Let’s continue to flesh out our counter. Let’s add two buttons. One to increment and one to decrement the count of the counter.

import React from "react"

class Counter extends React.Component {
  render() {
    return (
      <div>
        <h1>Counter</h1>
        <p>current count: 0</p>
        <button>plus</button>
        <button>minus</button>
      </div>
    )
  }
}

export default Counter

So now we have everything we need to make a nice counter. Let’s make it live.

First we’ll setup the component state.

import React from "react"

class Counter extends React.Component {
  constructor() {
    super()
    this.state = { count: 0 }
  }

  render() {
    return (
      <div>
        <h1>Counter</h1>
        <p>current count: {this.state.count}</p>
        <button>plus</button>
        <button>minus</button>
      </div>
    )
  }
}

export default Counter

We’re now rendering the current count from the component state.

Let’s now change the state when we click on our buttons.

import React from "react"

class Counter extends React.Component {
  constructor() {
    super()
    this.state = { count: 0 }
  }

  render() {
    return (
      <div>
        <h1>Counter</h1>
        <p>current count: {this.state.count}</p>
        <button onClick={() => this.setState({ count: this.state.count + 1 })}>
          plus
        </button>
        <button onClick={() => this.setState({ count: this.state.count - 1 })}>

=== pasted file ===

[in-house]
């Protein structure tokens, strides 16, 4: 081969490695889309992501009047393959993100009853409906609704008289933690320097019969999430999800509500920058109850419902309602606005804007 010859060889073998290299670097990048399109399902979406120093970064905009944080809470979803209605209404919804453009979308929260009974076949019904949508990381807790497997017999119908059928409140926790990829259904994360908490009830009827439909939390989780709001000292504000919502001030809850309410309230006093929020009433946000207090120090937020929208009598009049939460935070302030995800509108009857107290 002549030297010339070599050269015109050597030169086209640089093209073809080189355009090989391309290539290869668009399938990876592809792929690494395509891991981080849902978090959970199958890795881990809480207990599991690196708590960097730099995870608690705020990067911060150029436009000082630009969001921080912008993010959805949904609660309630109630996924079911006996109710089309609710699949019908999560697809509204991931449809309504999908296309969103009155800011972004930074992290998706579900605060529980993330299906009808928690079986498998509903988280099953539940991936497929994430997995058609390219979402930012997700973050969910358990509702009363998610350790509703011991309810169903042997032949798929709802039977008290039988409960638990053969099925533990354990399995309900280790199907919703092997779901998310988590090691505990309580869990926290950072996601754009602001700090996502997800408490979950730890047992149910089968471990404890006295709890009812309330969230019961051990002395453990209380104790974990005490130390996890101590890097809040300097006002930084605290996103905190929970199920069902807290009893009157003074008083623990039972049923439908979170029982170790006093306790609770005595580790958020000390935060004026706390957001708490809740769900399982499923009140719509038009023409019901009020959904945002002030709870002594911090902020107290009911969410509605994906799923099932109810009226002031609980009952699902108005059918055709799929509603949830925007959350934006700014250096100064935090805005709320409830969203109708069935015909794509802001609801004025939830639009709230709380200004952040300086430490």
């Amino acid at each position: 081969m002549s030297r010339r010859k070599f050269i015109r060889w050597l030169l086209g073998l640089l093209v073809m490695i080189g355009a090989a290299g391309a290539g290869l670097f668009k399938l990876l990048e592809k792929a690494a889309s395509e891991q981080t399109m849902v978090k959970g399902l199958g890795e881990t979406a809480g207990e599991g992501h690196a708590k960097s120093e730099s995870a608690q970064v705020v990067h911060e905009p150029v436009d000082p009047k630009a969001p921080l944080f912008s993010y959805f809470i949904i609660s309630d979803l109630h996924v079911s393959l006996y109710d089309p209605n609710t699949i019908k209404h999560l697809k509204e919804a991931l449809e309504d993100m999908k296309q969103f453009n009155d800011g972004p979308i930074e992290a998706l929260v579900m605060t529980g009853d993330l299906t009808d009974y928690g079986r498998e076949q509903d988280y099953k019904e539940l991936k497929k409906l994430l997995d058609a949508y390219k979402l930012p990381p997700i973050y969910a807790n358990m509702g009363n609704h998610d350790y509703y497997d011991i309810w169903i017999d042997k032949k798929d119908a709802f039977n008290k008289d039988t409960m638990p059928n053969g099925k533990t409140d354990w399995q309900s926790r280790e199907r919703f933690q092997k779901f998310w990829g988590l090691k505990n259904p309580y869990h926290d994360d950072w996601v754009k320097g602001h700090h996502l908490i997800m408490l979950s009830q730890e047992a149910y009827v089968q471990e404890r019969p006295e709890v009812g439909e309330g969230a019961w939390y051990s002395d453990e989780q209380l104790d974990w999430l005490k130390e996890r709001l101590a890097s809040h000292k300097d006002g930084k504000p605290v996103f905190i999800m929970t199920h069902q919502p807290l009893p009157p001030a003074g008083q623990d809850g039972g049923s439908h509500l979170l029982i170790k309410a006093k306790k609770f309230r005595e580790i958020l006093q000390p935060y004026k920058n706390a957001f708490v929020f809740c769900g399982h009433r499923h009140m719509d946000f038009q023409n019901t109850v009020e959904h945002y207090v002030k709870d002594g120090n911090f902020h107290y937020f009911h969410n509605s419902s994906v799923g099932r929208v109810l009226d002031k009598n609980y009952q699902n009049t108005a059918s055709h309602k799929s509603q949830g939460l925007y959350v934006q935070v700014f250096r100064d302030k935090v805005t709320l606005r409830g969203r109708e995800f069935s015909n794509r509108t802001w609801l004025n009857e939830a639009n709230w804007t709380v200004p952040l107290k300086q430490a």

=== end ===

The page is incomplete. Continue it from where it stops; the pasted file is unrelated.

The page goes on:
minus
        </button>
      </div>
    )
  }
}

export default Counter

There you go! A working React.js counter inside your static website 👌

One fun thing too is that hot reloading isn’t just for content and styles but it works on code as well. Try changing the amount by which clicking on the buttons changes the count.

Deploying Gatsby.js websites on the web

Gatsby.js is a static site generator which makes deploying Gatsby sites to the web really easy. There are no servers to setup or complicated databases to deploy. Instead, the Gatsby build command produces a directory of static HTML and JavaScript files which you can deploy to a static site hosting service.

Let’s try using Surge for deploying our first Gatsby website. Surge is one of many “static site hosts” which make it really easy to deploy Gatsby sites.

First install their terminal tool:

npm install --global surge

Then build your site by running in the terminal at the root of your site:

npm run build

Building should take 15-30 seconds. Take a look at the generated files by looking at the public directory:

ls public

Then finally deploy your site by publishing the generated files to surge.sh. You’ll first need to create a (free) account by typing surge. Then run:

surge public/

Once this finishes running, you should see in your terminal something like:

Screenshot of publishing Gatsby site with Surge

Open the web address listed on the bottom line (lowly-pain.surge.sh in this case) and you’ll see your newly published site!

Good work!

In this tutorial, you’ve installed Gatsby, played in the development environment, and deployed your first site! Awesome! We hope you’re enjoying yourself so far. Feel free to continue now to the second part of the tutorial or go exploring around the rest of the site.